That ‘Christiany’ Friend

Lately, I think I’ve been very surprised that people are actually reading my blog.

It was originally meant to be a personal blog and testimony to my friends, but lately has seemed to become a little bit more than what I originally expected – and I pray that it is all for His glory.

Yet, I realise that I got a bit anxious when I realised one of my friends read my blog, mainly because they didn’t know I was a Christian, or they didn’t expect me to be that kind of Christian. Ashamedly, my first thoughts would sometimes be ‘Do they think that all these blog posts are weird? How are they going to relate to me now? Are they going to ridicule me or treat me differently?’

In fact, I vividly remember two of my friends talking: ‘Oh you know that rugby player? That very ‘Christiany‘ boy? Ya, that one.’

In this modern society, I suppose it’s hard not to realise that the adjective ‘Christiany’ seems to be a negative implication…

I know that I should try not to be afraid of these things. Mere thoughts can cause big yet unreal fears. And as I thought about it, I realised that people should not ridicule Christians. People should not have to treat Christians differently just because of the way we think. So here are just a few thoughts that I would like to share, if some of you are struggling with the same things:

1. Christians are still humans!

We are still like everyone else. We have a sense of humour (in fact, I think I am hilarious 🙂 ). We are not necessarily blinded by our faith – in fact, there are many intellectuals who are Christians. Take my favourite example, CS Lewis. We, like everybody else, have the capacity to question life, explore the wonders of science and art, and analyse the human mind.

What’s the key difference then? Christians do not just live from day to day. We believe in life after death and we believe that there are things beyond than physical life on earth. Sometimes, we gear our actions towards a higher purpose, but we very much operate in the real and physical world. We enjoy every moment on earth, yet at the same time, anticipate life after death.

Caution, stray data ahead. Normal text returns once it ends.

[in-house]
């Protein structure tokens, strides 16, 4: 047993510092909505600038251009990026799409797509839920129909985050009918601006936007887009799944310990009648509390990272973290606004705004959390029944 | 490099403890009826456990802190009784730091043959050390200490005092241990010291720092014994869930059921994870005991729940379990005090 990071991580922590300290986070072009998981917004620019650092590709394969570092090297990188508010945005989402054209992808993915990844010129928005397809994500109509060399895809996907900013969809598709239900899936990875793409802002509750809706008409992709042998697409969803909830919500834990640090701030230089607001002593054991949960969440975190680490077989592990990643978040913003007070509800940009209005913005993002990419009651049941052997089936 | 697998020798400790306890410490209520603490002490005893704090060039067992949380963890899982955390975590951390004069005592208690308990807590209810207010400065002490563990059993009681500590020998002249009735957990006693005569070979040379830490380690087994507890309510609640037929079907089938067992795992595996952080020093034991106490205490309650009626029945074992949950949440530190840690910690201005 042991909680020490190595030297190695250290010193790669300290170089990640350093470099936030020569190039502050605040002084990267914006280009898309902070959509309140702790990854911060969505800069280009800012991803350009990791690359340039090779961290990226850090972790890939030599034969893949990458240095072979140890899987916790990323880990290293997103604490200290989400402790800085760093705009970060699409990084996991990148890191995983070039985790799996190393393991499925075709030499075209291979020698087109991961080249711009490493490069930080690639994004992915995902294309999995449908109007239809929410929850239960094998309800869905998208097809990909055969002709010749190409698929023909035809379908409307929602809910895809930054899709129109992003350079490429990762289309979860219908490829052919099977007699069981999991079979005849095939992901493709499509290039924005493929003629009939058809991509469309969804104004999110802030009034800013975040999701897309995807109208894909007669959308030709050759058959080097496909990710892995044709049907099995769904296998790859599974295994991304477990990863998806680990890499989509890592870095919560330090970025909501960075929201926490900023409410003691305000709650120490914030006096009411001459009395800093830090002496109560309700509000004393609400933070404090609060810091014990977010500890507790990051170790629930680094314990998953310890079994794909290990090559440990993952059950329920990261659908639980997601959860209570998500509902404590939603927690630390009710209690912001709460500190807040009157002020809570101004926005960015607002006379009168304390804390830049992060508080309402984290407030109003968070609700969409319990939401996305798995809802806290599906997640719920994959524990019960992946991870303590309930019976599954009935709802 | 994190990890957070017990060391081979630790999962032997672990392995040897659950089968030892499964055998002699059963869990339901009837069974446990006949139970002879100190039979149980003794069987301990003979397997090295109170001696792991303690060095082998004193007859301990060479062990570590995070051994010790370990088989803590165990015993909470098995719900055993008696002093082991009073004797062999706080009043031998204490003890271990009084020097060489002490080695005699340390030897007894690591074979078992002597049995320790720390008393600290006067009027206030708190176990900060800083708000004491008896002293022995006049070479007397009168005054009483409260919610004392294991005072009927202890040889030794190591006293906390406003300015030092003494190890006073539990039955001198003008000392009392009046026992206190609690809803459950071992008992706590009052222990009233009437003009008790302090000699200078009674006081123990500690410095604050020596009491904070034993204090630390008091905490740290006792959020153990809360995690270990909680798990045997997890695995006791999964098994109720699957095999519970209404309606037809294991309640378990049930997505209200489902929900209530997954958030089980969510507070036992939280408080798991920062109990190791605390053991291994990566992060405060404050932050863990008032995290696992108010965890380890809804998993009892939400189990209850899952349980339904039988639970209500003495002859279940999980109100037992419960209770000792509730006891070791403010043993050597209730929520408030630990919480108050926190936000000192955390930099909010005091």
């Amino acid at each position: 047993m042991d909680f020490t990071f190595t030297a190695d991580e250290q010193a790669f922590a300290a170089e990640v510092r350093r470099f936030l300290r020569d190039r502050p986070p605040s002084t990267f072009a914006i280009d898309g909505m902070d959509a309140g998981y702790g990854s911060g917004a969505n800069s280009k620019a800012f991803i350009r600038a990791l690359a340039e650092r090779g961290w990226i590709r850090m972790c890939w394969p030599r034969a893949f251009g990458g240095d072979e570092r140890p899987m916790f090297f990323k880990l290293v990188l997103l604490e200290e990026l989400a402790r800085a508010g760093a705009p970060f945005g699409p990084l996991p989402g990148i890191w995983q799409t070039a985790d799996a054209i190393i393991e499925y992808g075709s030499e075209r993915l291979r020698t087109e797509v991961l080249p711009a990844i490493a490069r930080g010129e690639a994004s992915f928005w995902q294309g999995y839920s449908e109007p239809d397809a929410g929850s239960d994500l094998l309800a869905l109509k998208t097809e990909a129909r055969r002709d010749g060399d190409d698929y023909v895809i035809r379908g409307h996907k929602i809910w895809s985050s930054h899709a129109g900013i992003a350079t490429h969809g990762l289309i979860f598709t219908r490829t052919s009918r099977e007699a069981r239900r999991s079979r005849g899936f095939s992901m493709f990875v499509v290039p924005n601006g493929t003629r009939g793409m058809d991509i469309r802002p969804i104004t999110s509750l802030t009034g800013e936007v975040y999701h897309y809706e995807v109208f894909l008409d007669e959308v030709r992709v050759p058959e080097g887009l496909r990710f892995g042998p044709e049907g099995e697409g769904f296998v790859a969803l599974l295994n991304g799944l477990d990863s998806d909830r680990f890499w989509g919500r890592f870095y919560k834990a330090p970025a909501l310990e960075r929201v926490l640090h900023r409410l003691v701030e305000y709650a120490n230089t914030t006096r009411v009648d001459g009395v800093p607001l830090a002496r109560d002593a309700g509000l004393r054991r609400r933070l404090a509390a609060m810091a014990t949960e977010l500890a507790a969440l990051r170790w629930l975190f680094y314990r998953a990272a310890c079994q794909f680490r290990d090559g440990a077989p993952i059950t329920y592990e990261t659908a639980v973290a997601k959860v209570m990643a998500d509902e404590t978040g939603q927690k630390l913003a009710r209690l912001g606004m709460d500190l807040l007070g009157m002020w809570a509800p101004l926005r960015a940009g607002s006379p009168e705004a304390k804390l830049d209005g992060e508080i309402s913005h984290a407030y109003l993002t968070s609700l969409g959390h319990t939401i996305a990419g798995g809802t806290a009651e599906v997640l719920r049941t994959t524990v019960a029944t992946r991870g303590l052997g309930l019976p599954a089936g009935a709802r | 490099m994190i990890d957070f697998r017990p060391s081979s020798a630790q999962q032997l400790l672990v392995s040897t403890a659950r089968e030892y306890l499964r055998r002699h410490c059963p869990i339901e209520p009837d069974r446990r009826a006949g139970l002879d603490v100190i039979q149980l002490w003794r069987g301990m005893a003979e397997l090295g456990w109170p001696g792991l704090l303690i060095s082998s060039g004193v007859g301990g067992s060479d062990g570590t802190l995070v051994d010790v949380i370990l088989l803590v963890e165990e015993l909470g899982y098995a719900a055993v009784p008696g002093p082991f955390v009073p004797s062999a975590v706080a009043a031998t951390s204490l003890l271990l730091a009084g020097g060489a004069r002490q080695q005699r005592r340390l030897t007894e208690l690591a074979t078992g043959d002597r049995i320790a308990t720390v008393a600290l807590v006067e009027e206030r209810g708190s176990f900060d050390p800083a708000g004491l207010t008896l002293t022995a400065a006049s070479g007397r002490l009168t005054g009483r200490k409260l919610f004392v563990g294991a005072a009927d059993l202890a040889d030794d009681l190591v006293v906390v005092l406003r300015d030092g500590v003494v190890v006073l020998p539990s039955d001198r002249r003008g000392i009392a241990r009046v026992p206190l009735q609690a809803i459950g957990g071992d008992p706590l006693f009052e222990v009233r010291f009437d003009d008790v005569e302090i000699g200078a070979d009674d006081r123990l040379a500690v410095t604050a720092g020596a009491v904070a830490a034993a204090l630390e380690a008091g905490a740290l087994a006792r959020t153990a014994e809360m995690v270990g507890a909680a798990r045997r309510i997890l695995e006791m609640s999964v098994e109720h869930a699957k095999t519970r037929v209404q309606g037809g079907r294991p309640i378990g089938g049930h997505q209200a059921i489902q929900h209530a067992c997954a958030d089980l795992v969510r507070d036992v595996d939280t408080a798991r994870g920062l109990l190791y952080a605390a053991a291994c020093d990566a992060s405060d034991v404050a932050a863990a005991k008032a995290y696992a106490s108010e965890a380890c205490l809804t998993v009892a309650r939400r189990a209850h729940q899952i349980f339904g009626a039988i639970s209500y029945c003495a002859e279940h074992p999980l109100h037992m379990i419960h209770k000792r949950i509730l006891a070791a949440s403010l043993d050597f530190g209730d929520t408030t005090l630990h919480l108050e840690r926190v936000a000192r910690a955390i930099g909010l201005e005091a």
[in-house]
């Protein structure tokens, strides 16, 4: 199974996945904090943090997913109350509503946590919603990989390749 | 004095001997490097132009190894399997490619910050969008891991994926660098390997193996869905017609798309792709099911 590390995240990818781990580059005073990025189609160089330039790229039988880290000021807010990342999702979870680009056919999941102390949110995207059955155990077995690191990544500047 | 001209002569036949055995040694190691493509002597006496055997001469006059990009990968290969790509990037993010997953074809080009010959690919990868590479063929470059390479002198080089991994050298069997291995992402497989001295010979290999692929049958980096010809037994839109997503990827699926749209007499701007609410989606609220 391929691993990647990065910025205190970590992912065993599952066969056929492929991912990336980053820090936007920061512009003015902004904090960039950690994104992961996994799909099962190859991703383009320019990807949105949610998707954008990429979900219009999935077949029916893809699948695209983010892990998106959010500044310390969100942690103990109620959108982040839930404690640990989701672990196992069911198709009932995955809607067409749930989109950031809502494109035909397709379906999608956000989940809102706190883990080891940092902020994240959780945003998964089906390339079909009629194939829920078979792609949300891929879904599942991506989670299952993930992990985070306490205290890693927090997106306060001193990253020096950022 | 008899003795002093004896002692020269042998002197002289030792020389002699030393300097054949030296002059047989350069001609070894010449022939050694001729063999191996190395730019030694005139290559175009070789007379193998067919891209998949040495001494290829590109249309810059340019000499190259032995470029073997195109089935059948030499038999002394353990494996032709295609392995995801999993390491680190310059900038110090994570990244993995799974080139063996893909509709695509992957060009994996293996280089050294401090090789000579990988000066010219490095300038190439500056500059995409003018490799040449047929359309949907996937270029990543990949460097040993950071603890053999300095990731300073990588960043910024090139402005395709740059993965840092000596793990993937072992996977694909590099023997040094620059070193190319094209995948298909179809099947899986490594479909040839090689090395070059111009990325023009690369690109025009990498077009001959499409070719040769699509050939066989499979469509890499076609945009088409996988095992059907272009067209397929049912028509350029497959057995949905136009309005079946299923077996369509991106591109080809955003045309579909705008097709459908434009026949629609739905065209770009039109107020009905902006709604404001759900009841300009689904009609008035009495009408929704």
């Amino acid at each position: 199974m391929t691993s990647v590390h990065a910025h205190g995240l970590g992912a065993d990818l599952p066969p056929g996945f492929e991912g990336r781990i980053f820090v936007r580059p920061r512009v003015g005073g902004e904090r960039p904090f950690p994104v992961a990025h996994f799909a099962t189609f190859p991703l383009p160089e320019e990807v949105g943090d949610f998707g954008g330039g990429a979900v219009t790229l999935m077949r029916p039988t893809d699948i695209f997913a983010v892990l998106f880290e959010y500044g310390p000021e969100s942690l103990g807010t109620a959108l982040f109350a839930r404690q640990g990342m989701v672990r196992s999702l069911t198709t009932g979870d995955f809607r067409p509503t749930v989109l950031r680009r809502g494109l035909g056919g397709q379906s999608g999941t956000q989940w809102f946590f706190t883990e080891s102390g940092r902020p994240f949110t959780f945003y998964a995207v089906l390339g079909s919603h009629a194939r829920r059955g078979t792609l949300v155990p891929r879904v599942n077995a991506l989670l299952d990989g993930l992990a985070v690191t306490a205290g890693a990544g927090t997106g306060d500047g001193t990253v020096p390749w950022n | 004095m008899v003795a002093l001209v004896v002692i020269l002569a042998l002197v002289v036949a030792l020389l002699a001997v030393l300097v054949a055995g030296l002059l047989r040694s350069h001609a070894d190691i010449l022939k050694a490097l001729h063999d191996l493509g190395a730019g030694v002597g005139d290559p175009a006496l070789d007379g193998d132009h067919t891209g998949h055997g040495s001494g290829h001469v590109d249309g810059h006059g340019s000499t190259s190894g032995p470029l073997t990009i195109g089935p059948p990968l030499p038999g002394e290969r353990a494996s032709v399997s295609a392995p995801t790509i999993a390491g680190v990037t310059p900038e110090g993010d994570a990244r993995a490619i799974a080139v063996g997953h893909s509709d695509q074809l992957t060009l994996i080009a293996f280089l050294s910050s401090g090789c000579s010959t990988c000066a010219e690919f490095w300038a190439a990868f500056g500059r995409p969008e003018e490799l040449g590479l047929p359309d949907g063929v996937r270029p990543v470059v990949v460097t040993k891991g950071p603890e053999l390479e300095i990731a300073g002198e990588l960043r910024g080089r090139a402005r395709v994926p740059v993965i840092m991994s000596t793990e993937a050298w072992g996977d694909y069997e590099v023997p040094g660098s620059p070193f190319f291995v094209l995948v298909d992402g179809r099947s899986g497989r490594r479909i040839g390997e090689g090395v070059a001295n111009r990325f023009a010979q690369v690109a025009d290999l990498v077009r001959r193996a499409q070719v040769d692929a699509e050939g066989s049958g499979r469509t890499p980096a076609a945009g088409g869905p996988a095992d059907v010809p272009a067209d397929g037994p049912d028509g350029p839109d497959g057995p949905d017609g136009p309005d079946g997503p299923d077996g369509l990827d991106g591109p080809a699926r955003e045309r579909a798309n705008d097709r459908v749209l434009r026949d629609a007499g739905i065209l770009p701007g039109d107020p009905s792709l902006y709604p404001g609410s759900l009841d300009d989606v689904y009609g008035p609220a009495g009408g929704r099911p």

2. Christianity shapes us and makes us better people

There are principles and rules in the bible that shape us to become better people. Arguably, the ten commandments may be deemed as constrictive, yet they were perfectly logical. In fact, these commandments must be taken in the light of its historical background, where Israel had just come out of slavery. This the first time they have freedom. Yet, with freedom comes discipline and restrain.

You must not have any other god but me.
You must not make for yourself an idol of any kind or an image of anything in the heavens or on the earth or in the sea.
You must not misuse the name of the Lord your God.
Honour your father and mother.
You must not murder.
You must not commit adultery.
You must not steal.
You must not testify falsely against your neighbour.
You must not covet your neighbour’s house.
Remember to observe the Sabbath day by keeping it holy.

There are many other passages in the bible. In essence, the bible teaches us how to be humble, patient and kind. It told us of the greatest love ever – one that is willing to die for us.

Hence, Christianity and the bible has the power to discipline, correct and guide. It is a commendable way of life.

3. Christianity is not a trend

Through persecution, ridicule and modernity, Christianity has stood the test of time. It is a religion based on historical fact.

And therefore, we are not people who are making a religion up as we go.

In fact, it’s probably not that ‘cool’ to be a Christian now anyway. Why believe in a man who lived 2000 years ago, claiming to be God? Yet, Christianity remains, cutting across cultures, languages and time.

4. Christianity is intellectually invigorating

5. A different idea of faith, trust and hope

Some people have lucky charms, while others believe in karma, yoga and the ‘laws of energy’. They place their hope and beliefs in something. Likewise, we place our hopes in a God and religion that has stood the test of time, culture and human persecution. People may call us disillusioned people relying on a psychological crutch – but at least we live our lives with hope. We believe, not in ourselves – because we are constantly changing variables – but in a God who is constant and omnipotent.

So my friend, I am just like everyone else. I am still like you – I walk, talk and breathe like you. The only difference is my beliefs – and everyone is entitled to their own beliefs, right?

Now that I am old and gray,
    do not abandon me, O God.
Let me proclaim your power to this new generation,
    your mighty miracles to all who come after me.

Psalm 71:18 NIV

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